The fruit of a poisonous tree

According to the book of Matthew, “a good tree cannot bring forth evil fruit, neither can a corrupt tree bring forth good fruit.” So judging by the last chapter of JESUS AND JOHN WAYNE: How White Evangelicals Corrupted A Faith and Fractured a Nation by Kristin Kobes Du Mez, the fruit of right-wing Christian complementarianism shows the doctrine is ultimately vile.

Du Mez shows that gender was a major problem for 20th century evangelical Christians. All this church talk about being nice, being good, being compassionate, not solving problems with violence — it’s so damn unmanly! This was not a unique problem — mainstream America worried about a decline in masculinity too — but it’s one American evangelical churches have been grappling with for a long time.

The solution was to hold up John Wayne as a role model for the kind of manly men American Christians should be, and to emphasize female submission  — God made men to be the boss, women should submit, stay home and pop out Christian babies. In a kind of bizarro-intersectionality this became wrapped up with other things conservative evangelicals cared about, such as fighting communism and keeping black American down. Strong families would help us hold the line against Communism. Keeping women in gilded cages was held up in glowing contrast to Communism which gave lip service to women’s equality. Because evangelicals had developed their own media ecosystem and sales channels, books and radio programs spread these ideas through their community. Some, such as Marabel Morgan’s The Total Woman, broke through into the mainstream.

As Beth Allison Barr has written, this led to evangelicals disregarding or ignoring all the parts of the Bible that made this inconvenient, like the references to Junia (female apostle) and Phoebe (deacon) as they don’t fit the right-wing view  that women having authority over men, or teaching to them is against the Bible. As feminism became a mainstream stance, the right-wing response was to cling more fiercely to their views, insisting absolute female subordination was a Biblical stance. They also began insisting that Jesus was not in any way, shape or form a nice, gentle man — he was a total badass! He didn’t want his followers turning the the cheek, he wanted them to bust heads and take names!

I will pause here and note that in my own Christian view Jesus does say (“I come not to bring peace but the sword”) and do things (cleaning the money-changers from the temple) that are not meek and mild. But he says and does a great many things that are antithetical to the macho badass interpretation, from compassion for outcasts, sinners and the sick to emphasizing the importance of love, forgiveness and charity. Trying to fit them into a cohesive worldview is difficult  — ignoring the parts you don’t like isn’t even trying (admittedly that’s a long Christian tradition too).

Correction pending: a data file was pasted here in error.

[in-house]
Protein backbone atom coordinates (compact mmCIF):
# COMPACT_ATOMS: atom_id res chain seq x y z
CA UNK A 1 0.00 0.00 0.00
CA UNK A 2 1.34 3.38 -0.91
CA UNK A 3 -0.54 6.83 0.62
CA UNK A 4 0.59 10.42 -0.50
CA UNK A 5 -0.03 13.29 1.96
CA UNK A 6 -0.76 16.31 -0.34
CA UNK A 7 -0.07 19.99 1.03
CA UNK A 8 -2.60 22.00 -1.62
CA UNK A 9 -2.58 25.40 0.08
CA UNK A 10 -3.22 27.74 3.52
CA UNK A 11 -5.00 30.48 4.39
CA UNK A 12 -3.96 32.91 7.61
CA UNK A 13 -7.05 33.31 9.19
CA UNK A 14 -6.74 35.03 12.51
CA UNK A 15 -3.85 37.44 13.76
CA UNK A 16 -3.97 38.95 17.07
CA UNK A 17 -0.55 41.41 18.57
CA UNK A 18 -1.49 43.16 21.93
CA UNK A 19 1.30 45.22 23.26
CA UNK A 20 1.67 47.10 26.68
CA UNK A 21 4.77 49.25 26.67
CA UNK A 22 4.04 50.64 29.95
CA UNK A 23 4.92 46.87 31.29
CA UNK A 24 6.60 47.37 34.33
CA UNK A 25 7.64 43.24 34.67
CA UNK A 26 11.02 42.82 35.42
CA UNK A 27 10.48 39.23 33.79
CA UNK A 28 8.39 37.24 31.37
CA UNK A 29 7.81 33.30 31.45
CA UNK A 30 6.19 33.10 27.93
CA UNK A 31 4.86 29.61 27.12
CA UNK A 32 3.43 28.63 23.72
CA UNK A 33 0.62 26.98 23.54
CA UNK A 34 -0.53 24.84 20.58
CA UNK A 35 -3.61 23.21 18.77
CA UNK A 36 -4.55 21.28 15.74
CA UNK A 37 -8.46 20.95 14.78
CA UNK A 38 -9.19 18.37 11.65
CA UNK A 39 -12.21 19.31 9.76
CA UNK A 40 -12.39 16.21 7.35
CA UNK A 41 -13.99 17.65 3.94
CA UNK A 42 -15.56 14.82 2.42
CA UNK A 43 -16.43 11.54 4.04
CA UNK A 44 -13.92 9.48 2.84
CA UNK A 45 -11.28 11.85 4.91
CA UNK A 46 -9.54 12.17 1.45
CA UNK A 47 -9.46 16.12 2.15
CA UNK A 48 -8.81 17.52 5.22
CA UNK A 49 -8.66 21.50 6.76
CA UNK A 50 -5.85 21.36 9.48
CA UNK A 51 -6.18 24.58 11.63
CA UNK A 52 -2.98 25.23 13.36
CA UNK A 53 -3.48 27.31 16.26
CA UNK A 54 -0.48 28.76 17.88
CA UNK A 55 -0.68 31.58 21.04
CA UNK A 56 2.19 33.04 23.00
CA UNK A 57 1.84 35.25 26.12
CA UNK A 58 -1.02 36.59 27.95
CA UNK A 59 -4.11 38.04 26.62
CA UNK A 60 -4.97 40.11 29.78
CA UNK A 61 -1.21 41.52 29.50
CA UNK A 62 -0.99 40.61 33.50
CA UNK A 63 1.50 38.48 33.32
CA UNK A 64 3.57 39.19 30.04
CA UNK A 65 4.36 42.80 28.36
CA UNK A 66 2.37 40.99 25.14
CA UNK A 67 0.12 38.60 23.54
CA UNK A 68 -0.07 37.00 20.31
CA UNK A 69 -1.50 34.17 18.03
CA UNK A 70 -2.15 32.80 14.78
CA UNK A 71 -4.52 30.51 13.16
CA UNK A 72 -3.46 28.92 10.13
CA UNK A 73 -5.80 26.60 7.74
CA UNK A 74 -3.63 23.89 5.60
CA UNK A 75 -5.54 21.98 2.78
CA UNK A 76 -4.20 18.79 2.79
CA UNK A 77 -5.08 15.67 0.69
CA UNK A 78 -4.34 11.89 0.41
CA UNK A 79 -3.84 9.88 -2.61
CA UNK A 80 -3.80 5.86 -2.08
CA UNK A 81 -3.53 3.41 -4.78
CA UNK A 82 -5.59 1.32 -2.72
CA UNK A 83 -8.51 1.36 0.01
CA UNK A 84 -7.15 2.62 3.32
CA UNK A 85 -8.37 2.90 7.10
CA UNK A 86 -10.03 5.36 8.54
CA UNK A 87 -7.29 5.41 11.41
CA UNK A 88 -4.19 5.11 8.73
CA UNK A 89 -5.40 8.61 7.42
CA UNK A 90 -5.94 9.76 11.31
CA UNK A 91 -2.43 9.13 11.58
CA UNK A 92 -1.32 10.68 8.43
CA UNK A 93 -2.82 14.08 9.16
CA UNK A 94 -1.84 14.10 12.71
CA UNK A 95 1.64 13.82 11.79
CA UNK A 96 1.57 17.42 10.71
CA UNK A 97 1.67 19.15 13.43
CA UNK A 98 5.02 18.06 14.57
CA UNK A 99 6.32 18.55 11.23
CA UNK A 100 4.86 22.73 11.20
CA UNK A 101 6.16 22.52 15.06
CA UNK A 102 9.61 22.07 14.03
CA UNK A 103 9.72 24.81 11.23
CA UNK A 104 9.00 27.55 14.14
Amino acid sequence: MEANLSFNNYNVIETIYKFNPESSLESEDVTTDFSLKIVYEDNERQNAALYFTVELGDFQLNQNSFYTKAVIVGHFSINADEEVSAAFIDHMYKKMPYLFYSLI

So in the 21st century we end up with right-wing evangelicals loudly and gloriously enthused by waging endless war in the Middle East without any of the moral qualms past Christian generations have had about war and ethics. In most cases (some were combat veterans) they were classic chickenhawks, rooting for other men to do the fighting (women, of course had no business in the military in their eyes). And rooting for Trump as precisely the kind of macho thug they wanted to be, as well as the practical advantages of rooting for someone who’d deliver on policies they liked.

In the last chapter, Du Mez looks at the level of sexual harassment, rape and assault in complementarian churches, and this is the really poisonous fruit. Astonishingly, a number of people who preach absolute male domination and absolute female submission (including in sex — some of them are very big on wives’ obligation to have lots of sex with their husbands, even if the women don’t feel like it)) turn out to be men who exploit male domination and female submission. And many who don’t abuse or assault women themselves back other clergy or members of their own church who do. They talk a good game about how men must protect women, but when a man fails in his duty the first response is not to stop him but to make sure women stay obedient.

Which as Fred Clark says, raises the question of Matthew: if the fruit is toxic, can we trust the tree? I’m not a complementarian, but if I was, would it be possible for me to separate the teachings of Douglas Wilson or John Piper from their misogyny? Or would absorbing their writing mingle them both? And what does it say to survivors if we hold up sexual predators as wise men of god who should be listened to?

The fruit is bad. I think the tree is too.

#SFWApro. Cover by Jared Oriel, all rights to image remain with current holder.


Filed under Politics, Undead sexist cliches, Undead Sexist Cliches: The Book

14 responses to “The fruit of a poisonous tree

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